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Figure 3: Th17 TCR repertoire analysis by pyrosequencing(a) Numbers of unique Vβ14 CDR3 sequences of individual SILP Th17 and non-Th17 samples. The sequences were normalized for numbers of cells and total reads. (b) Preferential expansion of Vβ14+ clones in the Th17 compartment in the SILP. The proportions of the 10 most abundant Vβ14 CDR3 sequences from Th17 and non-Th17 cells from 8 mice are shown. (c) Th17-non Th17 bias of unique Vβ14 CDR3 sequences in the SILP of multiple mice.

Mentions: We chose to focus on Vβ14+ cells to further elucidate the gut CD4+ T cell repertoire. First, we used pyrosequencing to examine the repertoire of Vβ14+ SILP Th17 and non-Th17 cells from SFB-colonized mice. The complementarity determining region 3 (CDR3) of Vβ14 was determined for each cell population from eight Il-23rGFP/+ mice. Each sample contained a minimum of several hundred unique CDR3 sequences (Extended Data Fig. 3a). Interestingly, the ten most frequently used unique CDR3 sequences accounted for 60% of the Th17 and only 40% of the non-Th17 repertoire (Extended Data Fig. 3b). Furthermore, the dominant CDR3 sequences in individual mice exhibited a clear bias towards either Th17 or non-Th17 cells (Supplementary Table 1). Many of these CDR3 sequences were shared between mice and were enriched either in Th17 or in non-Th17 cells in individual mice (Extended Data Fig. 3c).


Focused specificity of intestinal TH17 cells towards commensal bacterial antigens.

Yang Y, Torchinsky MB, Gobert M, Xiong H, Xu M, Linehan JL, Alonzo F, Ng C, Chen A, Lin X, Sczesnak A, Liao JJ, Torres VJ, Jenkins MK, Lafaille JJ, Littman DR - Nature (2014)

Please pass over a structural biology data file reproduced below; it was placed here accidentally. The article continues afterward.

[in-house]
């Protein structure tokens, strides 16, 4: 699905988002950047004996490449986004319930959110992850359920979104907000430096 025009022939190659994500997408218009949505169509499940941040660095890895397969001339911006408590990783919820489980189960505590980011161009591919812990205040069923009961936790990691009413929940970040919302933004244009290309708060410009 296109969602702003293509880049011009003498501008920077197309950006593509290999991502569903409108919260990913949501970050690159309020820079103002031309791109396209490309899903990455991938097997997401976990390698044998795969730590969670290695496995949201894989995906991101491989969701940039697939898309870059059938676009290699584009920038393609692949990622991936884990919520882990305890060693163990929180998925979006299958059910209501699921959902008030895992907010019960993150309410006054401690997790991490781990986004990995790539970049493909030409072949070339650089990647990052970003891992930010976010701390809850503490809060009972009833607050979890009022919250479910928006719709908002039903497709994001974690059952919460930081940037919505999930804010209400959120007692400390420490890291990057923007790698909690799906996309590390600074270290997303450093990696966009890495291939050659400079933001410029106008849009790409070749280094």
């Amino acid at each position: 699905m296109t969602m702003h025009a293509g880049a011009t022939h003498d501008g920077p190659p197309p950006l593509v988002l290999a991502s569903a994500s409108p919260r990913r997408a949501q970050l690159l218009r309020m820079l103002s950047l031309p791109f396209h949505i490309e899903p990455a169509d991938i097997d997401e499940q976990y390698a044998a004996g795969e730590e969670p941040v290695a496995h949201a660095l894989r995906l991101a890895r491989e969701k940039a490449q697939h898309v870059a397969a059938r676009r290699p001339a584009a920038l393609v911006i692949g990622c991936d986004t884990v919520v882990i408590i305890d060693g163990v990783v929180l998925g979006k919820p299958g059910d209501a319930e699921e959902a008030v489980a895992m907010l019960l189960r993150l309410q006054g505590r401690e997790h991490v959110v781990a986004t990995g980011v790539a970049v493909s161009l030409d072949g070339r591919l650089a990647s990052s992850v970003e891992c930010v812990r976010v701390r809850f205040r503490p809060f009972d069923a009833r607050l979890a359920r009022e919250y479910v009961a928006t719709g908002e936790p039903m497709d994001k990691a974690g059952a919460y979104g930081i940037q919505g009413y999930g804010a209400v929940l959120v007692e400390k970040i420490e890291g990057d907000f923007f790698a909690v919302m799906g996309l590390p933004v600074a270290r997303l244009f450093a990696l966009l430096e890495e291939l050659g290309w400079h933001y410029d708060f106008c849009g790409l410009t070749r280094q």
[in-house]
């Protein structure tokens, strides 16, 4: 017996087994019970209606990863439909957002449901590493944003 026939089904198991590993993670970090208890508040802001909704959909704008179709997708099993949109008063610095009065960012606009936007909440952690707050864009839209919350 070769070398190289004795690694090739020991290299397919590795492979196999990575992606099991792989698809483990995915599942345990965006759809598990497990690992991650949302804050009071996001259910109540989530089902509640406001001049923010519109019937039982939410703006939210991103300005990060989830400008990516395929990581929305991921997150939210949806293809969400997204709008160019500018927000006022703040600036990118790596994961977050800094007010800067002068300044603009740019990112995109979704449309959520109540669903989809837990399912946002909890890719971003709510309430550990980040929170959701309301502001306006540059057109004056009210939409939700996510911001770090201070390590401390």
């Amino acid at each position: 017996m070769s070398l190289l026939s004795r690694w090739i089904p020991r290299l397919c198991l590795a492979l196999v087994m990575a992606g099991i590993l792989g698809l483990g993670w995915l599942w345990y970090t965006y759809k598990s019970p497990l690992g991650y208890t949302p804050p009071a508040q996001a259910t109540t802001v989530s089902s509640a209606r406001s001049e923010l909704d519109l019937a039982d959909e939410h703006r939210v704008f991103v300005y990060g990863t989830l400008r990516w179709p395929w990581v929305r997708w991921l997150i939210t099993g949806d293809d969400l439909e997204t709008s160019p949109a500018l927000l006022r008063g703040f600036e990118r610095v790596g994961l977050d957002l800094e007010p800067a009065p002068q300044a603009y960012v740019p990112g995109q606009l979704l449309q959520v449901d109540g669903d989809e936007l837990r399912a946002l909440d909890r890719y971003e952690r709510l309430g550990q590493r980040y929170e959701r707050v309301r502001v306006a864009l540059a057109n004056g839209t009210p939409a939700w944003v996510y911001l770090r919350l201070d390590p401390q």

Th17 TCR repertoire analysis by pyrosequencing(a) Numbers of unique Vβ14 CDR3 sequences of individual SILP Th17 and non-Th17 samples. The sequences were normalized for numbers of cells and total reads. (b) Preferential expansion of Vβ14+ clones in the Th17 compartment in the SILP. The proportions of the 10 most abundant Vβ14 CDR3 sequences from Th17 and non-Th17 cells from 8 mice are shown. (c) Th17-non Th17 bias of unique Vβ14 CDR3 sequences in the SILP of multiple mice.
© Copyright Policy
Related In: Results  -  Collection

License
Show All Figures
getmorefigures.php?uid=PMC4128479&req=5

Figure 3: Th17 TCR repertoire analysis by pyrosequencing(a) Numbers of unique Vβ14 CDR3 sequences of individual SILP Th17 and non-Th17 samples. The sequences were normalized for numbers of cells and total reads. (b) Preferential expansion of Vβ14+ clones in the Th17 compartment in the SILP. The proportions of the 10 most abundant Vβ14 CDR3 sequences from Th17 and non-Th17 cells from 8 mice are shown. (c) Th17-non Th17 bias of unique Vβ14 CDR3 sequences in the SILP of multiple mice.